Ms Sing replied that there must be transparency in the consultation processes and implementation of the legislative framework and regulations. Past processes were extensive and would be followed by the DPSA again, with all necessary stakeholders being involved. The consultation and schedule processes would have timelines and the Minister would be consulted if extensions were required. There were complexities, with many institutions and people expressing different views on one single matter. There was a need to reach alignment on the scope and extent of the legislation and minimum norms and standards to be put in place by regulations. The DPSA was trying to ensure that the processes of the legislation ran parallel once the principles were agreed to set the direction.

Ms Sing agreed that part of the SPS was concerned with the remuneration and conditions of service, and this dated back to 2002, when studies had shown how disparate and fragmented the position was. She cited that the 283 municipalities probably all had different remuneration packages, salaries and conditions of service. The SPS was trying to achieve alignment, underlining equal pay for work of equal value. There were complexities, and it could not be expected that the legislation would sort out all the issues immediately; this might take up to 25 years. A costing exercise was done and this covered pensions, medical schemes, micro and macro benefits, but there would be further debates and deliberations around these issues.   

The Chairperson noted that the Committee would be involved in the legislation.

Mr Matila said that sector departments had a tendency of trying to rush matters, and he said that all necessary and timeous consultation must take place, with stakeholders and communities, and the legislation must be brought to Parliament on time.

The Chairperson said that there must be engagement with the Minister. He noted that the Department had given good detail in the presentation. He emphasised the importance of sticking to the time frames so that the Bill could be introduced in 2012.

Mr Beyleveldt enquired how government was intending to deal with upcoming municipal elections and national government elections in 2014 and whether they are in alignment with the time frames for this legislation.

The Chairperson noted his question, but advised that this was more relevant to the work of the Department of Cooperative Governance and Traditional Affairs (COGTA).

Community Development Workers (CDW): DPSA briefing
Ms Colette Clark; Deputy Director-General: Human Resources Management Development, DPSA, advised that a summit was held with Community Development Workers (CDW) in November 2009, and referred Members to the document entitled National CDW Policy Summit Declaration, which contained the latest information on CDWs. She outlined the operational achievements, challenges of the CDW Programmes, future plans and recommendations.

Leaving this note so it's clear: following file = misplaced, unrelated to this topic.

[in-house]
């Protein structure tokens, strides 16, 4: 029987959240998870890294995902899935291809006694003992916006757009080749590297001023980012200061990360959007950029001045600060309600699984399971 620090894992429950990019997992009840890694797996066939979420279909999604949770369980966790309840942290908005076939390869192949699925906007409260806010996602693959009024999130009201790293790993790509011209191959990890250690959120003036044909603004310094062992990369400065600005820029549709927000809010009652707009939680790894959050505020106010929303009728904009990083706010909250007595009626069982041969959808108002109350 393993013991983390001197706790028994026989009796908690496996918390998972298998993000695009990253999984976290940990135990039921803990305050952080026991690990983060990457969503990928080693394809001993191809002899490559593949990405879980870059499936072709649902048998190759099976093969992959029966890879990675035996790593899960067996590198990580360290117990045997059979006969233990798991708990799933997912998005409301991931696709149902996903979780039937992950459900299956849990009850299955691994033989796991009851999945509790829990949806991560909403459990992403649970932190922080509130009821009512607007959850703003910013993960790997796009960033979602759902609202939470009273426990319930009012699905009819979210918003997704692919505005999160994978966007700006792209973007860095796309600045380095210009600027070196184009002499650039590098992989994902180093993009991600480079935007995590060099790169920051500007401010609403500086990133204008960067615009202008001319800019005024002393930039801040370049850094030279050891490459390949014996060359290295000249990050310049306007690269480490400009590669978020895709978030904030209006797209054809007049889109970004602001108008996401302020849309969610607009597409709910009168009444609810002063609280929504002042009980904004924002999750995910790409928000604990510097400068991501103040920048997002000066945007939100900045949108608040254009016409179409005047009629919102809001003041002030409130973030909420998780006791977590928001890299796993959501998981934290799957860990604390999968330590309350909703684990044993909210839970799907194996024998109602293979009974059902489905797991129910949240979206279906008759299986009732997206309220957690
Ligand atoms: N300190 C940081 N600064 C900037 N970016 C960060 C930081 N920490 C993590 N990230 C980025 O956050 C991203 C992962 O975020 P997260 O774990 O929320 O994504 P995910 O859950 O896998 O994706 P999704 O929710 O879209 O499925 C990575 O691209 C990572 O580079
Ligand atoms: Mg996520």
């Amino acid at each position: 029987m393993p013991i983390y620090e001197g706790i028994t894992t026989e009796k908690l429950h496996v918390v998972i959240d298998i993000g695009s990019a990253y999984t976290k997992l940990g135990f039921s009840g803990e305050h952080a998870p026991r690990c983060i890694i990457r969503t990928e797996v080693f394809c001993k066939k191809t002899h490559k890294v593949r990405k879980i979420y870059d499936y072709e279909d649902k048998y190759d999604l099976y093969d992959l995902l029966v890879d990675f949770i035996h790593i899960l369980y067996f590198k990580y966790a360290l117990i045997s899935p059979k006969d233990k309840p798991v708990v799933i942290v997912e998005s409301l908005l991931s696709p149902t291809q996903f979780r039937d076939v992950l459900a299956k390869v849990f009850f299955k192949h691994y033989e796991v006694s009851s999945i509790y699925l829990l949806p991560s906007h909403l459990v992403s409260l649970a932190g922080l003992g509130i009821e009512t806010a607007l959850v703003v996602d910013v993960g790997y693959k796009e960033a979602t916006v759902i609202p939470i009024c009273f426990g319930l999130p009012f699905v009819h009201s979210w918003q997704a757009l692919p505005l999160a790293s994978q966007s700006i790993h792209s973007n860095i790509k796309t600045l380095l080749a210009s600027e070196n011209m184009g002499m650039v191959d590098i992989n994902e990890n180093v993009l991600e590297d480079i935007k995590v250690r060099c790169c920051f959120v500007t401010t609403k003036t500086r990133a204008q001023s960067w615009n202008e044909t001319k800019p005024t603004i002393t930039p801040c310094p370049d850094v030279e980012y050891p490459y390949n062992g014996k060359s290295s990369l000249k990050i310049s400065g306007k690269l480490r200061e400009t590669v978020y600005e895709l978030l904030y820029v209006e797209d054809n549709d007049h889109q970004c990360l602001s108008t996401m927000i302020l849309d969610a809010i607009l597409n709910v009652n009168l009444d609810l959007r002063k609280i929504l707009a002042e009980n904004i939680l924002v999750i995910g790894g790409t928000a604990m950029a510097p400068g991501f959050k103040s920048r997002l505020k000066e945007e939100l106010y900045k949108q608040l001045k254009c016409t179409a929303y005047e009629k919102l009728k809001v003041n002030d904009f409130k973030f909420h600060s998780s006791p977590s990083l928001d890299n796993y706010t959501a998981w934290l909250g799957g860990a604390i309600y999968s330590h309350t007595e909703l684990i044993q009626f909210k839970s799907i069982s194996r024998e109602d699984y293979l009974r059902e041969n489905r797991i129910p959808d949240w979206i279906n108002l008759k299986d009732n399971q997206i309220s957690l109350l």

The operational achievements of CDW programmes included the implementation of the Master Plan, and support for the War on Poverty Campaign. A national skills audit and research on CDWs had been completed. A training agreement with India had been made, on capacity building. Benchmarking had been done on CDW job descriptions, and this was now being implemented. A “Know Your Rights and Responsibilities Campaign” was implemented, and the CDW Programme National Task Team (NTT) had been established and was functioning. There was also annual publication of the Grassroots Innovations case study booklet.

Ms Clarh outlined the challenges, which included inconsistent implementation of the Programme across the provinces, linked to funding challenges and sometimes limited resources. She noted that the career pathing was based on a compulsory learnership with University of South Africa (UNISA). There was a need to clarify roles and responsibilities, and to identify common activities. She noted that there was poor cooperation and support by some sector departments that supported the programme. The guidelines had been useful, but were still guidelines only, and there was discussion with COGTA to try to get legal regulatory and policy frameworks in place across the three spheres of government.

Ms Clarh presented a breakdown of the number of CDWs located under local government in each province, as at December 2010.

She noted that DPSA and COGTA recommended that each should continue to plan for CDWs until the mandates changed, but that the necessary frameworks should be developed to institutionalise the different categories of CDWs, according to communities’ differing needs. Development support to CDWs should be provided in an integrated manner.